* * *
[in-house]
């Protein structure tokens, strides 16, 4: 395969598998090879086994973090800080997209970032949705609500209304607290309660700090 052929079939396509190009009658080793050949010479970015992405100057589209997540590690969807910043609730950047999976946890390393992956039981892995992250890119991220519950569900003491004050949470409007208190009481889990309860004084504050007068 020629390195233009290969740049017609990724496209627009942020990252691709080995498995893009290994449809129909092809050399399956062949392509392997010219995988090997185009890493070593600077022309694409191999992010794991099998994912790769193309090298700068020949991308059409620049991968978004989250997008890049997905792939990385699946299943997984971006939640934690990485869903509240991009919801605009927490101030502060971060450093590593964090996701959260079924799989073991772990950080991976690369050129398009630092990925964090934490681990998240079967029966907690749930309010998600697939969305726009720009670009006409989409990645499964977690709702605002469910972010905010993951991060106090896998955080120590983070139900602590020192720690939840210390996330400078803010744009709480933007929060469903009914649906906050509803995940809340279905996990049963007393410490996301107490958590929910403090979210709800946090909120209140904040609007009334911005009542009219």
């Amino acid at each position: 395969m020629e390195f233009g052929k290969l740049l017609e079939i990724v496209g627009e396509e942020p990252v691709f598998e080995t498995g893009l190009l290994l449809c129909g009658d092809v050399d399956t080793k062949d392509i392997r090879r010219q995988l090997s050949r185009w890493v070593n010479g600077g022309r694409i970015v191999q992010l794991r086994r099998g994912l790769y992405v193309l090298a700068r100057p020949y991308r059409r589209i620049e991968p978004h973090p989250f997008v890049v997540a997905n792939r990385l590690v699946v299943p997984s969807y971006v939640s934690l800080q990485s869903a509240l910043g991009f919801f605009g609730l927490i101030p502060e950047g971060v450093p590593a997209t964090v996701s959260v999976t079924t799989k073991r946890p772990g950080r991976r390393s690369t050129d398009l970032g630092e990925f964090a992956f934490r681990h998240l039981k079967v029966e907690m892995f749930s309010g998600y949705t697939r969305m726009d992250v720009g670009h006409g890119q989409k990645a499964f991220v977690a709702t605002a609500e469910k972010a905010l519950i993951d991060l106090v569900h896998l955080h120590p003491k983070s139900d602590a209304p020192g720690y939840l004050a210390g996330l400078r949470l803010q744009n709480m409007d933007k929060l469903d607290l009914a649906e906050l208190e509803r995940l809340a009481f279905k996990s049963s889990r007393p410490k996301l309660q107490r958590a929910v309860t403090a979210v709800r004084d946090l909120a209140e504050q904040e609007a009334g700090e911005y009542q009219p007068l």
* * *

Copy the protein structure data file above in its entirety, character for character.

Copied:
[in-house]
């Protein structure tokens, strides 16, 4: 395969598998090879086994973090800080997209970032949705609500209304607290309660700090 052929079939396509190009009658080793050949010479970015992405100057589209997540590690969807910043609730950047999976946890390393992956039981892995992250890119991220519950569900003491004050949470409007208190009481889990309860004084504050007068 020629390195233009290969740049017609990724496209627009942020990252691709080995498995893009290994449809129909092809050399399956062949392509392997010219995988090997185009890493070593600077022309694409191999992010794991099998994912790769193309090298700068020949991308059409620049991968978004989250997008890049997905792939990385699946299943997984971006939640934690990485869903509240991009919801605009927490101030502060971060450093590593964090996701959260079924799989073991772990950080991976690369050129398009630092990925964090934490681990998240079967029966907690749930309010998600697939969305726009720009670009006409989409990645499964977690709702605002469910972010905010993951991060106090896998955080120590983070139900602590020192720690939840210390996330400078803010744009709480933007929060469903009914649906906050509803995940809340279905996990049963007393410490996301107490958590929910403090979210709800946090909120209140904040609007009334911005009542009219």
């Amino acid at each position: 395969m020629e390195f233009g052929k290969l740049l017609e079939i990724v496209g627009e396509e942020p990252v691709f598998e080995t498995g893009l190009l290994l449809c129909g009658d092809v050399d399956t080793k062949d392509i392997r090879r010219q995988l090997s050949r185009w890493v070593n010479g600077g022309r694409i970015v191999q992010l794991r086994r099998g994912l790769y992405v193309l090298a700068r100057p020949y991308r059409r589209i620049e991968p978004h973090p989250f997008v890049v997540a997905n792939r990385l590690v699946v299943p997984s969807y971006v939640s934690l800080q990485s869903a509240l910043g991009f919801f605009g609730l927490i101030p502060e950047g971060v450093p590593a997209t964090v996701s959260v999976t079924t799989k073991r946890p772990g950080r991976r390393s690369t050129d398009l970032g630092e990925f964090a992956f934490r681990h998240l039981k079967v029966e907690m892995f749930s309010g998600y949705t697939r969305m726009d992250v720009g670009h006409g890119q989409k990645a499964f991220v977690a709702t605002a609500e469910k972010a905010l519950i993951d991060l106090v569900h896998l955080h120590p003491k983070s139900d602590a209304p020192g720690y939840l004050a210390g996330l400078r949470l803010q744009n709480m409007d933007k929060l469903d607290l009914a649906e906050l208190e509803r995940l809340a009481f279905k996990s049963s889990r007393p410490k996301l309660q107490r958590a929910v309860t403090a979210v709800r004084d946090l909120a209140e504050q904040e609007a009334g700090e911005y009542q009219p007068l």